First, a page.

This AI tool writes real estate descriptions without ever entering a house


It looked like any number of property descriptions you might see online in today’s US housing market. Usually they are written by humans. This one, however, was made up by artificial intelligence.
A Canadian startup called Listing AI uses cutting edge AI to quickly produce computer-generated descriptions that, like the one above, can be surprisingly compelling. All users have to do is give it a few details about the house, and the AI ​​does the rest.

The results need to be improved even further: The real Oakland, Calif. Home that fits the description above (which my family is currently selling) actually has a pressed pewter ceiling in the dining room, rather than the living room. living room, for example. The descriptions that Listing AI created for me are not as specific or well written as those put together by our (human) real estate agent. And I had to provide the website with a lot of information about the different rooms and features in the house and the exterior landscaping – a process that looked a bit like Mad Libs real estate – before the website could come up with several different descriptions. . .

But the overall consistency of the descriptions Listing AI came up with seconds after my submission provides another sign that AI is improving in a task that was traditionally seen as uniquely human – and shows how people may be able to work with it. technology, rather than fear that it could replace us.

It probably won’t do all the work of writing a house description for you, but according to Listing AI co-founder Mustafa Al-Hayali, that’s not the point. He hopes he will complete about 80-90% of the work of crafting a home description, which can be done by a real estate agent or copywriter.

“I don’t think it’s meant to replace a person when it comes to getting a job done, but it’s supposed to make their job a lot easier,” Al-Hayali told CNN Business. “It can generate ideas that you can use.”

There is a basement, but it’s not over

Al-Hayali, whose day job is a senior software developer on the Canada-based e-commerce platform Shopify, said he and his co-founder (Corey Pollock, a senior product manager at Shopify), had the idea of ​​Lister AI after the two became new owners in Toronto. As they went through this process, he said, they noticed inaccurate or even copied property descriptions from a previous period when the property was for sale. Al-Hayali bought his condo in March 2020 – just before Covid forced many people to start relying on virtual tours and other means of learning properties remotely, which made descriptions detailed all the more important.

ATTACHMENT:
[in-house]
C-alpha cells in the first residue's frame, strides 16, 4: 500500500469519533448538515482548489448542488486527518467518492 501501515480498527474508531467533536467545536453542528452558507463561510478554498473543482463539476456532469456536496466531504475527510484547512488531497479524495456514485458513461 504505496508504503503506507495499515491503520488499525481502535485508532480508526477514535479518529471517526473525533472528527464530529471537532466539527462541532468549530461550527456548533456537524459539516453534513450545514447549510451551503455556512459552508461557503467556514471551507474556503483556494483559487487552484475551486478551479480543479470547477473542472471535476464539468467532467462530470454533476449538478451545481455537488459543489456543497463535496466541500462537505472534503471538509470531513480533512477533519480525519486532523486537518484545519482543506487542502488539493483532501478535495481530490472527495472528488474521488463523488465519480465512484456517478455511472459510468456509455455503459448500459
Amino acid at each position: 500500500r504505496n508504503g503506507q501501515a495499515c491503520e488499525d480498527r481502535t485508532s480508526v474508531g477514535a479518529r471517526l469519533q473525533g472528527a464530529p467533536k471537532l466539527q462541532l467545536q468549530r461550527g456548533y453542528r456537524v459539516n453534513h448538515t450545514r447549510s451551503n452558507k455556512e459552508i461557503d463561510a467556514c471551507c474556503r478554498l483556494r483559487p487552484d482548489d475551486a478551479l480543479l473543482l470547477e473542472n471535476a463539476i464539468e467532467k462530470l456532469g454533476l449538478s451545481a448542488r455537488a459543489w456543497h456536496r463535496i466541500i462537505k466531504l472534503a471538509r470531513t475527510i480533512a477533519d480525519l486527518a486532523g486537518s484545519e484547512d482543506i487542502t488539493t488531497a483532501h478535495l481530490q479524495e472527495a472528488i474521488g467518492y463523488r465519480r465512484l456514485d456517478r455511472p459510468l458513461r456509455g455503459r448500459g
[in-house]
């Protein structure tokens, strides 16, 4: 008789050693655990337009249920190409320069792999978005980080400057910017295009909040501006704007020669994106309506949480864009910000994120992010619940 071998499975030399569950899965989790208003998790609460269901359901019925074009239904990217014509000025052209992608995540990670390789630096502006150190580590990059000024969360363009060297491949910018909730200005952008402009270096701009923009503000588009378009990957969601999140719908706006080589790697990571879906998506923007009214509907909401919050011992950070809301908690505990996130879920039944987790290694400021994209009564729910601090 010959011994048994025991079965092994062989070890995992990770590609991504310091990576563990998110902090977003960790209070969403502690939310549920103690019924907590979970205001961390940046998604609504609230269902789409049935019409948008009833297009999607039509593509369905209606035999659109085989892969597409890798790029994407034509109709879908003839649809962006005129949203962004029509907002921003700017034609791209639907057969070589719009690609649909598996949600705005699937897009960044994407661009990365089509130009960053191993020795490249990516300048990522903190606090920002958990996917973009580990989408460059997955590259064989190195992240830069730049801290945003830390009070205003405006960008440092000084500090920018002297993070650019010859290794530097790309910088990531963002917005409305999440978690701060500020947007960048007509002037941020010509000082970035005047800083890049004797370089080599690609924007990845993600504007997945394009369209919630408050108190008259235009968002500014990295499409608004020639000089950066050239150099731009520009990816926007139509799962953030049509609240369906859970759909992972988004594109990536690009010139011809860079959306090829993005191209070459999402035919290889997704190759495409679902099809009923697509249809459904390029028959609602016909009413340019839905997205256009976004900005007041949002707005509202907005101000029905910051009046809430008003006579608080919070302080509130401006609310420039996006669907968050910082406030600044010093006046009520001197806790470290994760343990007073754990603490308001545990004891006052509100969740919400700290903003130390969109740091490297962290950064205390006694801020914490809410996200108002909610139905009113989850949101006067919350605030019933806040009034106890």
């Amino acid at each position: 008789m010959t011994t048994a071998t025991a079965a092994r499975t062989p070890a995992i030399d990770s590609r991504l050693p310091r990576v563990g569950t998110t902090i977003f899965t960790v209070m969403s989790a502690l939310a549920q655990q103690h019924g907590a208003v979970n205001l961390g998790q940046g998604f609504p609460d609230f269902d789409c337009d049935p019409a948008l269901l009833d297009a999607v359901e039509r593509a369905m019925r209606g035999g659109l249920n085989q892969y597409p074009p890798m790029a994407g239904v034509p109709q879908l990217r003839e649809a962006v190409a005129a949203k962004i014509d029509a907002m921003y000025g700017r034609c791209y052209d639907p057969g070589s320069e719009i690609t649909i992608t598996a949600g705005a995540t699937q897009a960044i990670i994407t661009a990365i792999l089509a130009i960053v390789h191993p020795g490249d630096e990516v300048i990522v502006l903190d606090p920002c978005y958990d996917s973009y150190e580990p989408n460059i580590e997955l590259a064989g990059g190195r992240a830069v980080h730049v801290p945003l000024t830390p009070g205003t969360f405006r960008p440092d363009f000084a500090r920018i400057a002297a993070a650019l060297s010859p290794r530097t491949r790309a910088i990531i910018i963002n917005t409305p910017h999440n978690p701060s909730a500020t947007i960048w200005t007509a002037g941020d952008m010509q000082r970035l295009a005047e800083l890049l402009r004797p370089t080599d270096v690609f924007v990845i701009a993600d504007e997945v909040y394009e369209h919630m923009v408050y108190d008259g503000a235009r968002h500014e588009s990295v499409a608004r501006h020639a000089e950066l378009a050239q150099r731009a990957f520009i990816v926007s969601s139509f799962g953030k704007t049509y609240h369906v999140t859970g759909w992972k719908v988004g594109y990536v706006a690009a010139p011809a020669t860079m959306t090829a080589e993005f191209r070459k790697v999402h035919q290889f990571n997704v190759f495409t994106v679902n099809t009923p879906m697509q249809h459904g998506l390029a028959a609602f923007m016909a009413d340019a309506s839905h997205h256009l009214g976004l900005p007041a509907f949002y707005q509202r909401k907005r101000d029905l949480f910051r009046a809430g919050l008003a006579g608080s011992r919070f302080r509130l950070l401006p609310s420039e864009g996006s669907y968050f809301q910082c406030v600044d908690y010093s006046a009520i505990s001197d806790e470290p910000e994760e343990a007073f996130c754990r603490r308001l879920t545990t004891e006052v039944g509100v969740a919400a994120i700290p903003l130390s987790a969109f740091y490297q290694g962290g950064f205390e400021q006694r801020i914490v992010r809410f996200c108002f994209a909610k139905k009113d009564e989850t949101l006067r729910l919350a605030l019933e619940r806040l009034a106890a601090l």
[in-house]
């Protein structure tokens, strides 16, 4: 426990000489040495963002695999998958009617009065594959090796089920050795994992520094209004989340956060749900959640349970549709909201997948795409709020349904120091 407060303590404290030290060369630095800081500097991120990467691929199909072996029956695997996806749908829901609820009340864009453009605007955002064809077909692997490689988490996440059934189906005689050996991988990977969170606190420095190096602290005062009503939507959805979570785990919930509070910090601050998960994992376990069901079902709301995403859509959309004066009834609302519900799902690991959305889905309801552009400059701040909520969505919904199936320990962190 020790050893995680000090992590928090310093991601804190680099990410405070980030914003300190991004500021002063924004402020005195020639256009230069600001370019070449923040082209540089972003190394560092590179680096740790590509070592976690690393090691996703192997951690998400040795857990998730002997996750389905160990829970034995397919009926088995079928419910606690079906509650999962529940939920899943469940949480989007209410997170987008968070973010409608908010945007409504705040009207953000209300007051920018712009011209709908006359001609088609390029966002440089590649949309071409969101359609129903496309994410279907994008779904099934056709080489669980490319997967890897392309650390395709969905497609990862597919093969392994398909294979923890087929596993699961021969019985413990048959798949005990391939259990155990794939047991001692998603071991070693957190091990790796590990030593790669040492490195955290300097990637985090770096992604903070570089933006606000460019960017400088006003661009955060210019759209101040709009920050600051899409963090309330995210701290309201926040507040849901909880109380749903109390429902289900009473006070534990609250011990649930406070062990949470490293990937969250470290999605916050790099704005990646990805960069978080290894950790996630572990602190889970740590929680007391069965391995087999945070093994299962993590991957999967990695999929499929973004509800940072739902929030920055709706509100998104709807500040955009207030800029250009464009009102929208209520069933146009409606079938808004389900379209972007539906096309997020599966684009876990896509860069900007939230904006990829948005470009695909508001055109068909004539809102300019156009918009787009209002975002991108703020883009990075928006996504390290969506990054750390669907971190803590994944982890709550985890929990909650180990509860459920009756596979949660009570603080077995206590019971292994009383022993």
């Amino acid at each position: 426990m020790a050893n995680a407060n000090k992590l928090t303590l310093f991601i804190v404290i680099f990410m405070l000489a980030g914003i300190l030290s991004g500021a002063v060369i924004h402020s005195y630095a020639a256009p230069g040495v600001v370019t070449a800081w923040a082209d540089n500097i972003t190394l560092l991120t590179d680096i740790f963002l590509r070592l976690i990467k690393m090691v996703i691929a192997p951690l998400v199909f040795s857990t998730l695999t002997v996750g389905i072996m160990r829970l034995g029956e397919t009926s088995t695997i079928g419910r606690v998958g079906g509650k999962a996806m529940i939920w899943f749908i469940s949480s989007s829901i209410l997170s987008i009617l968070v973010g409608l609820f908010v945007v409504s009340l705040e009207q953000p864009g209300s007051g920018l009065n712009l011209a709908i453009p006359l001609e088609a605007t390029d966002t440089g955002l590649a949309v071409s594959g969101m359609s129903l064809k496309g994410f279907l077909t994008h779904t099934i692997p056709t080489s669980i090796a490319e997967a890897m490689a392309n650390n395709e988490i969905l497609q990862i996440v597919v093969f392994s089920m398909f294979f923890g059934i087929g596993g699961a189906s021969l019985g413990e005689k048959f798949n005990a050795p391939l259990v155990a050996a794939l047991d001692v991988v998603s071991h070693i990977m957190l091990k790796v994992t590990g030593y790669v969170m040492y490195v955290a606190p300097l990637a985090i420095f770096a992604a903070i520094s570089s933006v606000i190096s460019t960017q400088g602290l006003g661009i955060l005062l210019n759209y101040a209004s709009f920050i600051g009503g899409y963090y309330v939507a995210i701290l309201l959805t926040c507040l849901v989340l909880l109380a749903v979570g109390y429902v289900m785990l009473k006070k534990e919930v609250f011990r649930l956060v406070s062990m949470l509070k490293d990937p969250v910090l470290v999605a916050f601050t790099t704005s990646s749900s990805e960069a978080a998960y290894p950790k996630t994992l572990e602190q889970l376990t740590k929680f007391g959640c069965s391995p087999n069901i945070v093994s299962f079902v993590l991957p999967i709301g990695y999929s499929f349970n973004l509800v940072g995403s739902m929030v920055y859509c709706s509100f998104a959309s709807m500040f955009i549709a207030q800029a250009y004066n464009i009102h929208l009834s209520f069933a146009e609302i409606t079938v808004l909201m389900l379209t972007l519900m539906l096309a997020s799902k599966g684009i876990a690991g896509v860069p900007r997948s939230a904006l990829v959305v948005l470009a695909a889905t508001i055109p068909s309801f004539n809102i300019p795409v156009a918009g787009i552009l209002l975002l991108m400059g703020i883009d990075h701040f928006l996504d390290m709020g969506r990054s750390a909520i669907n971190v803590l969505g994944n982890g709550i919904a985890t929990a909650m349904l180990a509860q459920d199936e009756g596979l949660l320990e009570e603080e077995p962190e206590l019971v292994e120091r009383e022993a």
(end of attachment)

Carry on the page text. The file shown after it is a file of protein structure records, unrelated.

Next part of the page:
They built the website over the past month and launched it publicly this week. Listing AI asks a user to provide all kinds of data about the house, and then the software tweaks it so that it can be better used by AI.

After that, the information is processed by GPT-3, an AI model of the non-profit research company OpenAI. GPT-3 has been trained on the text of billions of web pages so that it is adept at responding to written prompts generating everything from news articles to recipes to poetry. (Real estate descriptions are among the hundreds of apps developers have considered for the model, with varying levels of success.)

Users can sign up for a free trial which allows you to generate multiple ads. If you want to generate unlimited descriptions, it currently costs $ 9 per month or $ 84 per year (website says these are introductory prices; regular prices will be $ 12 per month or $ 105 per year. ).

There were obvious mistakes and weird AI decisions in the listings the website made up for me, ranging from misrepresentation (the house does not have a “finished basement”, although it did a basement) to the final sentences (“The living room”) which has just died out. Listing AI also has more social media-friendly versions of its house descriptions, which didn’t seem too different to me, but each came with an asking price for the house (they ranged from around $ 600,000 to $ 2.4 millions of dollars).

However, the overall tenor and style – and the fact that GPT-3 has no knowledge of the actual appearance or floor plan of the house – surprisingly reflected reality.

“This Mediterranean style house is perfect for you!” exclaimed one listing the generated website. It ended with a call to action: “Come take a look today!”

Human contact

After experimenting with Listing AI, I asked the real estate agent representing my family in the sale of my mother-in-law’s house, Scott Ward, what he thought of this kind of tool. Ward, a Red Oak Realty realtor in Oakland, had some issues with Listing AI’s word choices – he would never describe the Oakland home as “rustic-chic,” he said, and he said. hate the word “bragging” in property descriptions.

But he agreed that there are a lot of poorly written house descriptions and that automating the process might help some people. For example, it might be useful if people are unfamiliar with this type of writing process or are selling a number of similar homes, such as rental units.

Still, he said the hypothesis that AI, rather than a person, can be used to showcase a home to potential buyers worries him.

“I think parts of this business can certainly be automated, but there is still too much human contact,” he said. “And I think that’s not necessarily a bad thing.”

Correction: An earlier version of this article misidentified Corey Pollock’s job title at Shopify. He is a senior product manager there.


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